Problem: External scripts are affecting the site.
Like plugins, these gradually multiply over time. Examples of external scripts include font tools and display adverts, neither of which are pivotal to the operation of your website.
Solution: Unless website advertising is keeping your company solvent, consider abolishing it. Static banner ads are reasonably efficient, but GIFs may significantly affect performance. Streaming media should always be paused by default, and never allow a video to autoplay. It can hugely extend loading times, as well as embarrass audiences and encourage site abandonment.
Problem: Large images.
Uncompressed images may be the single biggest cause of slow WordPress performance since every last kilobyte has to be downloaded before the page is complete. For ecommerce or visually oriented sites, this soon becomes a serious burden on user bandwidth.
Solution: Delete unnecessary graphics, and compress photos as far as possible without causing pixellation on high-res monitors. Use batch processing tools like Smush.it to save time, store files as JPGs rather than PNGs or BMPs, and deploy expandable thumbnails. Finally, lazy loading ensures images within scrolling pages only download when needed.
Problem: Untidy databases.
Ecommerce websites are powered by databases that store records and can be interrogated by browsers. However, inefficient databases lead to various issues in terms of response times, and how long it takes to display results.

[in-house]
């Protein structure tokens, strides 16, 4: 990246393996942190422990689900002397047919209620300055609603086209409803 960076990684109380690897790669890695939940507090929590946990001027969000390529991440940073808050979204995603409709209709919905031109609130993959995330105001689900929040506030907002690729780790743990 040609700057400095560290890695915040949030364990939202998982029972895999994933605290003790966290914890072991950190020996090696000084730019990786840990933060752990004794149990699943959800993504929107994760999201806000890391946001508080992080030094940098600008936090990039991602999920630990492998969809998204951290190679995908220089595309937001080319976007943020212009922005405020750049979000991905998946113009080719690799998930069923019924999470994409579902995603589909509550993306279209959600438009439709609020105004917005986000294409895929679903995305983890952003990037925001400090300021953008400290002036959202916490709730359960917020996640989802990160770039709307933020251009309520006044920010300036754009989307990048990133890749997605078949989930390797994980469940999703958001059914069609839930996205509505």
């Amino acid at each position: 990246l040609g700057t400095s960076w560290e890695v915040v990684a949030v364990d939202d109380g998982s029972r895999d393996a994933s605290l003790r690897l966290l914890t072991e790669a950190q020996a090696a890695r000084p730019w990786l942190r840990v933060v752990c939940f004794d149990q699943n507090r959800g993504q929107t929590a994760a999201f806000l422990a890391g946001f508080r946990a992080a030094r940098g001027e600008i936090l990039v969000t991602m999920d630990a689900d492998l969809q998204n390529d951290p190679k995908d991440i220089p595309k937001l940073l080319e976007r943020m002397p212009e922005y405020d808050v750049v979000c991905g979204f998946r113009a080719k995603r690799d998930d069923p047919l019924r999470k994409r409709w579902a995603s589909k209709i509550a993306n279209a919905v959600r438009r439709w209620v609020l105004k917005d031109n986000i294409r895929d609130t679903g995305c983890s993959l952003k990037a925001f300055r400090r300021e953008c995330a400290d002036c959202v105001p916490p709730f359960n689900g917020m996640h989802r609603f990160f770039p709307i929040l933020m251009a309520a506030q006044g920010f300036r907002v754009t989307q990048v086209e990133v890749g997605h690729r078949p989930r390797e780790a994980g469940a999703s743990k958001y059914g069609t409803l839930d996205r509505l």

Solution: Ironically, a number of WordPress plugins can be used to tidy and streamline databases. For example, WP-Optimize removes unnecessary data and cleanses the database while compacting tables on a daily or weekly basis. It also reports on the efficiency (or otherwise) of individual database tables, performing automated clean-ups at scheduled points.
Problem: Inadequate web hosting.
Perhaps your site is hosted by a small company, with limited resources. They might not have servers in different regions to cope with overseas traffic, and they could have an overloaded shared server split between you and other firms.
Solution: At UK2, we ensure your hosting package accurately reflects your needs. Shared hosting is great for small businesses with low traffic requirements, but we will also upgrade you to a virtual private server or even a dedicated server as your company evolves. A VPS is endlessly scalable in response to traffic spikes, and also impressively affordable.